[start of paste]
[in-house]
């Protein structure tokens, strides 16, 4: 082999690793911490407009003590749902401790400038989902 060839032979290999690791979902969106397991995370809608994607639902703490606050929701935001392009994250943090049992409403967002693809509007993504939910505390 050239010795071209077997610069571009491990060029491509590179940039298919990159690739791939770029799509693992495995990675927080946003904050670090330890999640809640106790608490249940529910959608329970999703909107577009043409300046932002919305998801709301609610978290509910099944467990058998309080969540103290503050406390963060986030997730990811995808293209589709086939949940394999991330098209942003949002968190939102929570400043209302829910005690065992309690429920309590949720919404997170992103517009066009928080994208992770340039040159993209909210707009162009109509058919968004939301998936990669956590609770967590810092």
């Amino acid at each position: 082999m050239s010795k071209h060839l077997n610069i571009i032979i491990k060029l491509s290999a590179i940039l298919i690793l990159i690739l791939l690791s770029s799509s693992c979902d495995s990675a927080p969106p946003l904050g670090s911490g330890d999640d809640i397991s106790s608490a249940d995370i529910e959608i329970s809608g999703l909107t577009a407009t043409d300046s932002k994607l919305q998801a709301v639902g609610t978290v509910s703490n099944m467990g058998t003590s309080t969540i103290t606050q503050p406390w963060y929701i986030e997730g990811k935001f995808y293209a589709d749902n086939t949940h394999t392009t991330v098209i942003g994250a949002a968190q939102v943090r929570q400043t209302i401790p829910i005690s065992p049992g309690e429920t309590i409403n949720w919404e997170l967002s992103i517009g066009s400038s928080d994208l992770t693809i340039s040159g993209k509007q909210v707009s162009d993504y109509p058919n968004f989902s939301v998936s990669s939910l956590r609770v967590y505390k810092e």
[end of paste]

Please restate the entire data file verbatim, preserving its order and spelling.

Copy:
[in-house]
């Protein structure tokens, strides 16, 4: 082999690793911490407009003590749902401790400038989902 060839032979290999690791979902969106397991995370809608994607639902703490606050929701935001392009994250943090049992409403967002693809509007993504939910505390 050239010795071209077997610069571009491990060029491509590179940039298919990159690739791939770029799509693992495995990675927080946003904050670090330890999640809640106790608490249940529910959608329970999703909107577009043409300046932002919305998801709301609610978290509910099944467990058998309080969540103290503050406390963060986030997730990811995808293209589709086939949940394999991330098209942003949002968190939102929570400043209302829910005690065992309690429920309590949720919404997170992103517009066009928080994208992770340039040159993209909210707009162009109509058919968004939301998936990669956590609770967590810092």
């Amino acid at each position: 082999m050239s010795k071209h060839l077997n610069i571009i032979i491990k060029l491509s290999a590179i940039l298919i690793l990159i690739l791939l690791s770029s799509s693992c979902d495995s990675a927080p969106p946003l904050g670090s911490g330890d999640d809640i397991s106790s608490a249940d995370i529910e959608i329970s809608g999703l909107t577009a407009t043409d300046s932002k994607l919305q998801a709301v639902g609610t978290v509910s703490n099944m467990g058998t003590s309080t969540i103290t606050q503050p406390w963060y929701i986030e997730g990811k935001f995808y293209a589709d749902n086939t949940h394999t392009t991330v098209i942003g994250a949002a968190q939102v943090r929570q400043t209302i401790p829910i005690s065992p049992g309690e429920t309590i409403n949720w919404e997170l967002s992103i517009g066009s400038s928080d994208l992770t693809i340039s040159g993209k509007q909210v707009s162009d993504y109509p058919n968004f989902s939301v998936s990669s939910l956590r609770v967590y505390k810092e």